Article by Neda Vanovac, ABC Darwin, reposted with permission, originally appeared at https://www.abc.net.au/news/2018-11-14/groote-eyla...
- The NT Government has a 10-year plan to empower Aboriginal communities
- Groote Eylandt's plan is the most substantial — covering education, justice, health, housing and local governance
- About a dozen other communities are negotiating their own agreements
Complete control over local education, justice, health and governance has been handed over by the Northern Territory Government to a remote island Aboriginal community in what the chief minister says is the first step towards a treaty.The Groote Archipelago is situated off the eastern coast of Arnhem Land in the Gulf of Carpentaria, approximately 650 kilometres from Darwin, and includes Groote Eylandt and numerous small named and unnamed islands scattered nearby.
It's home to 14 clans who speak the Anindilyakwa language, who will soon administer of hundreds of millions of dollars worth of services and assets for themselves, after the Anindilyakwa Land Council wrote to Chief Minister Michael Gunner in May, advising they wanted to enter a binding agreement with the NT Government to implement its Local Decision-Making Policy.
This is the NT Government's 10-year plan which aims to empower Aboriginal people to determine the service delivery models that work best for their community.
Under the agreement is a plan to shift the management of all community housing from the Government to the Land Council, and future plans include a bilingual education curriculum and new boarding school, a new low-security alternative to prison, community-run health clinics, and plans to create a new regional council.
Mr Gunner said the agreement was the largest and broadest of its type to be devised in the Northern Territory, and marked the first step towards creating a treaty with Aboriginal people.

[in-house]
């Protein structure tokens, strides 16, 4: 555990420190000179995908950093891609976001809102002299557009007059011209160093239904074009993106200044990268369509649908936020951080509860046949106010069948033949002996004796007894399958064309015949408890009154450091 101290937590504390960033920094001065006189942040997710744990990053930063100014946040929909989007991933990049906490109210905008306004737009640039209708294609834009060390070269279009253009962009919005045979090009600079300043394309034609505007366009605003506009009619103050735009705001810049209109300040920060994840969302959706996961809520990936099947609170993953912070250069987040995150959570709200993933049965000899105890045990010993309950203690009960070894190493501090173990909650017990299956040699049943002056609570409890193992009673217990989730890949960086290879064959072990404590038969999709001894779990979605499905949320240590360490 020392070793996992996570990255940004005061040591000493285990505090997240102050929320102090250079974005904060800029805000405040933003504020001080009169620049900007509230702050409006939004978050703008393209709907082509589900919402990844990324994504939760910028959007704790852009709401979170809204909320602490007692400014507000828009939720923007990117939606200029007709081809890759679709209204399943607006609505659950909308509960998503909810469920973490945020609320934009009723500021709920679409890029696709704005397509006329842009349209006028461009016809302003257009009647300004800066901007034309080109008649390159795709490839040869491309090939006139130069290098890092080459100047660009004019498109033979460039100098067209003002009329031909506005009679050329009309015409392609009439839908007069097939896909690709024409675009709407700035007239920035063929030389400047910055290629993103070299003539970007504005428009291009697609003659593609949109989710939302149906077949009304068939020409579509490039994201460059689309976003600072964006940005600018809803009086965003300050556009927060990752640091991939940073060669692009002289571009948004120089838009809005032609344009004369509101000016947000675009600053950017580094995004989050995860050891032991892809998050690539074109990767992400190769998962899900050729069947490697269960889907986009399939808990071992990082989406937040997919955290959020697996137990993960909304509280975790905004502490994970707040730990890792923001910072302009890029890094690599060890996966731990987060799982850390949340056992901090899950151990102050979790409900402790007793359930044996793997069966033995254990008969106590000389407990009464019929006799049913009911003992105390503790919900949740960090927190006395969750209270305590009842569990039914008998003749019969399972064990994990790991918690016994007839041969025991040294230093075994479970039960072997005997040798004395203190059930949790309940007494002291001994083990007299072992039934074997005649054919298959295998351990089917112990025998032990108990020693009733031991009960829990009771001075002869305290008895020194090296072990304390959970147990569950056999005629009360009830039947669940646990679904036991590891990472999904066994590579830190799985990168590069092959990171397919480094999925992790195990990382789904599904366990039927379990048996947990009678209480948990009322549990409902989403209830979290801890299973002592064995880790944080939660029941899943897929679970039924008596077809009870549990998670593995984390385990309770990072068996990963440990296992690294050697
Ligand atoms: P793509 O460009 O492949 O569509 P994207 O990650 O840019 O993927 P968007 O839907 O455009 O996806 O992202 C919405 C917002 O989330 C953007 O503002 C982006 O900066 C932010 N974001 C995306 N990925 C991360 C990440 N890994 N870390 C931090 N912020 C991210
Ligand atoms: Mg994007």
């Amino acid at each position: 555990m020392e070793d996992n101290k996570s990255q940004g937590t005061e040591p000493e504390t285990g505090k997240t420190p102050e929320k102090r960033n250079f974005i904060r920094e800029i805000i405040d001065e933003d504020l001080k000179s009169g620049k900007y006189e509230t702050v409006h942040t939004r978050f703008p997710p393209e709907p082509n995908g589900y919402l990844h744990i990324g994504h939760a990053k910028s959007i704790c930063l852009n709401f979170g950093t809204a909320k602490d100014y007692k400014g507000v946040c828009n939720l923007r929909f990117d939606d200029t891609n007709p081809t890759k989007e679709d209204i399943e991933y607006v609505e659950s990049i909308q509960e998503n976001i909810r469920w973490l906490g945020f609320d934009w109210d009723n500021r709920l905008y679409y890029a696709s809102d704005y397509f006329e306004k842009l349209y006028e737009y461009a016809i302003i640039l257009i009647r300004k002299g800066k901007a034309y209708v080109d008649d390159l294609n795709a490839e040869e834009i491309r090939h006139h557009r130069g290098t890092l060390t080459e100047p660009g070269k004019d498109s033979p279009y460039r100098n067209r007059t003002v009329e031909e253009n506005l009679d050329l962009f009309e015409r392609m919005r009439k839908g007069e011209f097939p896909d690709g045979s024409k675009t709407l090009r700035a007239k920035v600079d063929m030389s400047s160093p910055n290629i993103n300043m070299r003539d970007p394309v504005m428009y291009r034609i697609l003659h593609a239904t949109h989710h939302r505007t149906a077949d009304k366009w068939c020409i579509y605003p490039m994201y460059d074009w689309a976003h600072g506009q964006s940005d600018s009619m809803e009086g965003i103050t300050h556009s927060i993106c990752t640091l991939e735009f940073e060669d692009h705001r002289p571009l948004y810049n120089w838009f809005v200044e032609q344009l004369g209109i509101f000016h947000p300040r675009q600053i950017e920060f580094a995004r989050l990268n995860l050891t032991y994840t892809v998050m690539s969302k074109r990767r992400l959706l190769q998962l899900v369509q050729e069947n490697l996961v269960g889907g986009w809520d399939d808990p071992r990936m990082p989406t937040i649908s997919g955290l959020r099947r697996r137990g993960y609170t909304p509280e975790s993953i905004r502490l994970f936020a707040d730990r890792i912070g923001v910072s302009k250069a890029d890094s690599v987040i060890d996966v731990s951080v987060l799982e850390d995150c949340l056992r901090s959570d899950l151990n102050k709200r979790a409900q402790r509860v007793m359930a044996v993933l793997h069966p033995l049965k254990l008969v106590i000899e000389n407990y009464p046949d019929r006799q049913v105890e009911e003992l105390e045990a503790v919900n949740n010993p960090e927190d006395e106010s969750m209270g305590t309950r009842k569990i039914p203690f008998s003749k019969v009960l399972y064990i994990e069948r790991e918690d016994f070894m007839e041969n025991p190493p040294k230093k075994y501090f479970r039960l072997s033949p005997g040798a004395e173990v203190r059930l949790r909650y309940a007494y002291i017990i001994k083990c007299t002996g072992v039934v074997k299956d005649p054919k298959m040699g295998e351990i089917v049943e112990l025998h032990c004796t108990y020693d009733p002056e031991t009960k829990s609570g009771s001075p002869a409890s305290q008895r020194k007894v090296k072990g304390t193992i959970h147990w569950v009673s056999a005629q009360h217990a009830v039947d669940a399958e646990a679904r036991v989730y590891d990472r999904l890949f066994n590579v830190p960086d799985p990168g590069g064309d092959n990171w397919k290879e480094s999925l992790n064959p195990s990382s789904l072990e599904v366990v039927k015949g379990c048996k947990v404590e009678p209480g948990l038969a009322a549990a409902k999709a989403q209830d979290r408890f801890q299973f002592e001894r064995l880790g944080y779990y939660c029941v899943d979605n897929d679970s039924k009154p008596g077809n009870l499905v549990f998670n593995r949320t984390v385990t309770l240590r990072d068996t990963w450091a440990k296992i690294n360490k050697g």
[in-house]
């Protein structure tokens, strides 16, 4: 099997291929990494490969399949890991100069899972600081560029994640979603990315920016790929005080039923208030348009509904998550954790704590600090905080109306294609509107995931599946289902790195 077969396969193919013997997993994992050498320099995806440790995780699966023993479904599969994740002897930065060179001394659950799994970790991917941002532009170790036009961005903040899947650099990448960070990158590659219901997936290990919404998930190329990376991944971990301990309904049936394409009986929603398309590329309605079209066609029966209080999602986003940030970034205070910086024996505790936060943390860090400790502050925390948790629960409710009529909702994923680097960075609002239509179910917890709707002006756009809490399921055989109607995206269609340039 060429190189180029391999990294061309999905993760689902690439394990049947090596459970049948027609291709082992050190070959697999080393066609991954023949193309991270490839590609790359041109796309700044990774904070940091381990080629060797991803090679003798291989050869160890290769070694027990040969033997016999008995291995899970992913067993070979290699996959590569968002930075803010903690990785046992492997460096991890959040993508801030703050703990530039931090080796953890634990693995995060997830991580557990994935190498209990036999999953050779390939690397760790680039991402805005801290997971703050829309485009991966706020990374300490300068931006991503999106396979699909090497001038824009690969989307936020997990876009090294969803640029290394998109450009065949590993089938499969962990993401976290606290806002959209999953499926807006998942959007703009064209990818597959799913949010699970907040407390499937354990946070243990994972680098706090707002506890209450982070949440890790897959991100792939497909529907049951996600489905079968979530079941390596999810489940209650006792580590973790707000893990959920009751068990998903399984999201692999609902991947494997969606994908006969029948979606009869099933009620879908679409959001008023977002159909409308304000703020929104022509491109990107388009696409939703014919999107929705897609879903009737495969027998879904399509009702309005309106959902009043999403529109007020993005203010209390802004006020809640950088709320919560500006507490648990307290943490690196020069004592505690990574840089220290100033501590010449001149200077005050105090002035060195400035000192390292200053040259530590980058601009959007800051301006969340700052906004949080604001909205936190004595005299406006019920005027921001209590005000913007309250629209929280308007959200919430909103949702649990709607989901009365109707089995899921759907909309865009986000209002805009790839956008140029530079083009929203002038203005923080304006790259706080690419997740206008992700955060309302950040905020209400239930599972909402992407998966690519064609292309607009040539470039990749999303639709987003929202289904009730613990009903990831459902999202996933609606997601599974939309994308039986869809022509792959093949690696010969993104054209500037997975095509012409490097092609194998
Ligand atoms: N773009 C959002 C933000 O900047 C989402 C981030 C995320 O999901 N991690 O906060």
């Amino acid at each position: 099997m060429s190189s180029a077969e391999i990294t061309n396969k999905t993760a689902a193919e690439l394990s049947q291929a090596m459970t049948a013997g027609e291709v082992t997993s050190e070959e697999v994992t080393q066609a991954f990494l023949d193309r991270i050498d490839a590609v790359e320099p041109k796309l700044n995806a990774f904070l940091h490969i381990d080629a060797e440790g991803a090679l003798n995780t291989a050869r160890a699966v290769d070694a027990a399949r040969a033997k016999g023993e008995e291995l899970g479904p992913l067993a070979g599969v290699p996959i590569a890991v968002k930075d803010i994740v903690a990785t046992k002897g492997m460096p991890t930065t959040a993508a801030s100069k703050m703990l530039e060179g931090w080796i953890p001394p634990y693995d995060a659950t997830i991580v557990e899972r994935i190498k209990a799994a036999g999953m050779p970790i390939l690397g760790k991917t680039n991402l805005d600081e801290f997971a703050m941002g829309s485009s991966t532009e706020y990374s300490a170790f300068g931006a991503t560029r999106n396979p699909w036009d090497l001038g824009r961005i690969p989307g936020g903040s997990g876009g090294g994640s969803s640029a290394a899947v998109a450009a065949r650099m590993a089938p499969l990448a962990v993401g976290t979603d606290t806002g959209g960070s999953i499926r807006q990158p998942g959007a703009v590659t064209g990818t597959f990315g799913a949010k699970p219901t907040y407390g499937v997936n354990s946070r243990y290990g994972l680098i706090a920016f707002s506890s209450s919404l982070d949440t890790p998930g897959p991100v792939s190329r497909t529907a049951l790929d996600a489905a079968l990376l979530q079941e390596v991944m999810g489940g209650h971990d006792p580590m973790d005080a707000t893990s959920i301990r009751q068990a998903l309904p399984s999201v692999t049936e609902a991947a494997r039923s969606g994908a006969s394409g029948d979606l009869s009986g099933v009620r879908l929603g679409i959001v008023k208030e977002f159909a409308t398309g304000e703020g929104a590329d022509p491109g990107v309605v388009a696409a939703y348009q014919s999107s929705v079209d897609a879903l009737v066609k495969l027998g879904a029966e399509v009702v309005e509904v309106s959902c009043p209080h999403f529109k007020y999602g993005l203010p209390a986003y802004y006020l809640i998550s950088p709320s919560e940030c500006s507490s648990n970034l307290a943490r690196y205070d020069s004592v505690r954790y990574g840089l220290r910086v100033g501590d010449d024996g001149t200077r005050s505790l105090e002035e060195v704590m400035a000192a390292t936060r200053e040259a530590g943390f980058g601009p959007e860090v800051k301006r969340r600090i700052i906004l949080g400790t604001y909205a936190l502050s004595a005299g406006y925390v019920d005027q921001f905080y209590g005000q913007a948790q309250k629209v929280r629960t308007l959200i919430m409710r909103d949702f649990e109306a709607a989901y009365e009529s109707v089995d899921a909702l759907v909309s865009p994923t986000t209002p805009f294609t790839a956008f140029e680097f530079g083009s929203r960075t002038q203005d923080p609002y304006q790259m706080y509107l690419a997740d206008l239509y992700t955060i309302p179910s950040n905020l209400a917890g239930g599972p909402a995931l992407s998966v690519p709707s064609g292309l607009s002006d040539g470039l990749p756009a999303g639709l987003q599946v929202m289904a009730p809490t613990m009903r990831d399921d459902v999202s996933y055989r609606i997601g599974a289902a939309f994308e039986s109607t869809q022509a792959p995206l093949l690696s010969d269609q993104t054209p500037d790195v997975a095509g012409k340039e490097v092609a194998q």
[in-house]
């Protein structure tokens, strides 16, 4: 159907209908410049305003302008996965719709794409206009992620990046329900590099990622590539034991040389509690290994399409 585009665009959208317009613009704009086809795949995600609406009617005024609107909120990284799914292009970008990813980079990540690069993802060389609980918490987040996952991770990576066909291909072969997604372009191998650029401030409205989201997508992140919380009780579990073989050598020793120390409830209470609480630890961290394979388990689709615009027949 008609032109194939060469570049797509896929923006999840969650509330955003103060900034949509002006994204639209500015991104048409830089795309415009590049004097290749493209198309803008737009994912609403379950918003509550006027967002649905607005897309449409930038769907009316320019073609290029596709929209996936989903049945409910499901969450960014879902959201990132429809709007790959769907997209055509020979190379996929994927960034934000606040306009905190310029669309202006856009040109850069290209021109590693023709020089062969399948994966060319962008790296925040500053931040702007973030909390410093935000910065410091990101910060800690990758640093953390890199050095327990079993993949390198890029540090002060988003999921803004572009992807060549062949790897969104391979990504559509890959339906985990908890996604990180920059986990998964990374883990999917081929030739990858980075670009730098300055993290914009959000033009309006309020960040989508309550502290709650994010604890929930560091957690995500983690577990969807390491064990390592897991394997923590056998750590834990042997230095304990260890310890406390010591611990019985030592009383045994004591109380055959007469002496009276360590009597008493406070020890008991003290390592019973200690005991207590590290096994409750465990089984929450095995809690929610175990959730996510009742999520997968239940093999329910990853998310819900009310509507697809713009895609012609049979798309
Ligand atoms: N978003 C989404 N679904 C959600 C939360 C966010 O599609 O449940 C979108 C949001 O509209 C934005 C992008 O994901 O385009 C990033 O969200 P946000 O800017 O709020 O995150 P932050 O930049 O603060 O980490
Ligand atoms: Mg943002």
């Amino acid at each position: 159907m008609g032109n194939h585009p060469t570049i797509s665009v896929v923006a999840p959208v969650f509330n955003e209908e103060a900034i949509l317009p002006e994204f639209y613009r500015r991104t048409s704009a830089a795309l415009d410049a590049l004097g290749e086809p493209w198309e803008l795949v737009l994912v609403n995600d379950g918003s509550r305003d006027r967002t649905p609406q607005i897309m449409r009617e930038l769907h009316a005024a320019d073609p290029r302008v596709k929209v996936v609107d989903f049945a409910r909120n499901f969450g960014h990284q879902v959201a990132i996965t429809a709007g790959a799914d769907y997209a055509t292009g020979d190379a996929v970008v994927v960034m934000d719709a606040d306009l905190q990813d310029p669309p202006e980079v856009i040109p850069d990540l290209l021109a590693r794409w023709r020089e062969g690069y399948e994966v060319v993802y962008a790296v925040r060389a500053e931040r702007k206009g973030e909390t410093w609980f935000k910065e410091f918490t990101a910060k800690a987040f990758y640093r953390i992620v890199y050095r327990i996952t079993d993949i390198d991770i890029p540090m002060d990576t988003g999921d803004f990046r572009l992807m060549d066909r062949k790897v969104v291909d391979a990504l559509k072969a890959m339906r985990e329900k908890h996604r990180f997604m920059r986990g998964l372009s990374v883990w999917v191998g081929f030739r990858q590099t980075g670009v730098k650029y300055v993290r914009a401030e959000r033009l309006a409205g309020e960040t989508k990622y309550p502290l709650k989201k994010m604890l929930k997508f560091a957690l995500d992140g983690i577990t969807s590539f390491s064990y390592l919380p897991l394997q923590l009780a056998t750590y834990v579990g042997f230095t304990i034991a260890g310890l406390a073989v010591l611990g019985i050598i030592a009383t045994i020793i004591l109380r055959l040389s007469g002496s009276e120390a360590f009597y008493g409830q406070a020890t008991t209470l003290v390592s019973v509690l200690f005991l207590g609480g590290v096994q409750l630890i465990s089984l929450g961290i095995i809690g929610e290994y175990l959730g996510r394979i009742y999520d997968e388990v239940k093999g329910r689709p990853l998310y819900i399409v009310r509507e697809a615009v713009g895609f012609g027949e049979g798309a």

"You pay respect, you truth-tell, and you trust each other, and this agreement today I think is a seed of what a treaty could be," he told reporters in Angurugu community on Wednesday.
The deal was an acknowledgement that successive governments both Territory and federal had failed to adequately provide services in remote Indigenous communities, he said.
"This is a recognition that that old way hasn't worked and we have to end that old way and find a new way of working with traditional people. This is a resetting of that relationship.
"We need to trust local people to get it right; local decisions are the best decisions."
The NT Government's Local Decision-Making Policy was "recompense for hundreds of decisions made by Territory governments and Australian governments," Mr Gunner said.
The agreement was very significant, said Tony Wurramarrba, chairman of the Anindilyakwa Land Council.
"Today for us it is a step forward to actually realise our dreams," he said.
60 houses to be built in next five years
The takeover of local affairs has been planned for years, and will take up to a decade to fully implement, said Mark Hewitt, CEO of the Anindilyakwa Land Council.
"This has been a long time in the making," he said.
"A lot of people here remember when they did have more control, particularly in local government, things were very functional compared to now.